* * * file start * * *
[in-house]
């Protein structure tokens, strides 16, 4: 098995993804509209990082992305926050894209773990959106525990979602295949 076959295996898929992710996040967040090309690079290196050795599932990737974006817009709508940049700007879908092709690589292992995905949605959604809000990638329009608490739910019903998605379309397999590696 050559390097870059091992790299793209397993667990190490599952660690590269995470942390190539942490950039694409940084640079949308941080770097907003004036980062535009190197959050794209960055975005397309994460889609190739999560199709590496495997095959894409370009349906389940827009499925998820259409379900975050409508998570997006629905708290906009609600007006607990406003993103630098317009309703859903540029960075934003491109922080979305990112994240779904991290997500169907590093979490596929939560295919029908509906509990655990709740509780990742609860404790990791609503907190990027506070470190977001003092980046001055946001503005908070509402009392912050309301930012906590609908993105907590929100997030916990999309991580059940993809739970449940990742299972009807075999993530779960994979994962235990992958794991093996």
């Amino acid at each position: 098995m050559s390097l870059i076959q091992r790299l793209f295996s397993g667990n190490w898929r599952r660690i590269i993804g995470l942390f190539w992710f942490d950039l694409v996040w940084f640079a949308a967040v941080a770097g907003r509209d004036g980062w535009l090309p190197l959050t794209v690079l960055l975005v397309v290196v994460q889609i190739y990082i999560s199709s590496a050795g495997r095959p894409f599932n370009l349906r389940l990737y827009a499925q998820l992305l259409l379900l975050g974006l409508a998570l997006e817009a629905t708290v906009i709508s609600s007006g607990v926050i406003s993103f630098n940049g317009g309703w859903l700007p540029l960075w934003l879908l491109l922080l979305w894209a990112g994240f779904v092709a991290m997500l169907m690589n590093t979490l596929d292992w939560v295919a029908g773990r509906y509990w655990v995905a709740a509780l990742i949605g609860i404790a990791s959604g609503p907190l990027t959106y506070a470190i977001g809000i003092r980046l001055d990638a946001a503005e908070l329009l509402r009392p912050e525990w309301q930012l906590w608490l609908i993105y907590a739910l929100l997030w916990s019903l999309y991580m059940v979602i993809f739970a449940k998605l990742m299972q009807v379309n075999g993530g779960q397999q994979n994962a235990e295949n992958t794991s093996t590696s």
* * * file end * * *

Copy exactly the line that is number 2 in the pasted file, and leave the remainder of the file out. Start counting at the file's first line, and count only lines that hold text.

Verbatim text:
């Protein structure tokens, strides 16, 4: 098995993804509209990082992305926050894209773990959106525990979602295949 076959295996898929992710996040967040090309690079290196050795599932990737974006817009709508940049700007879908092709690589292992995905949605959604809000990638329009608490739910019903998605379309397999590696 050559390097870059091992790299793209397993667990190490599952660690590269995470942390190539942490950039694409940084640079949308941080770097907003004036980062535009190197959050794209960055975005397309994460889609190739999560199709590496495997095959894409370009349906389940827009499925998820259409379900975050409508998570997006629905708290906009609600007006607990406003993103630098317009309703859903540029960075934003491109922080979305990112994240779904991290997500169907590093979490596929939560295919029908509906509990655990709740509780990742609860404790990791609503907190990027506070470190977001003092980046001055946001503005908070509402009392912050309301930012906590609908993105907590929100997030916990999309991580059940993809739970449940990742299972009807075999993530779960994979994962235990992958794991093996």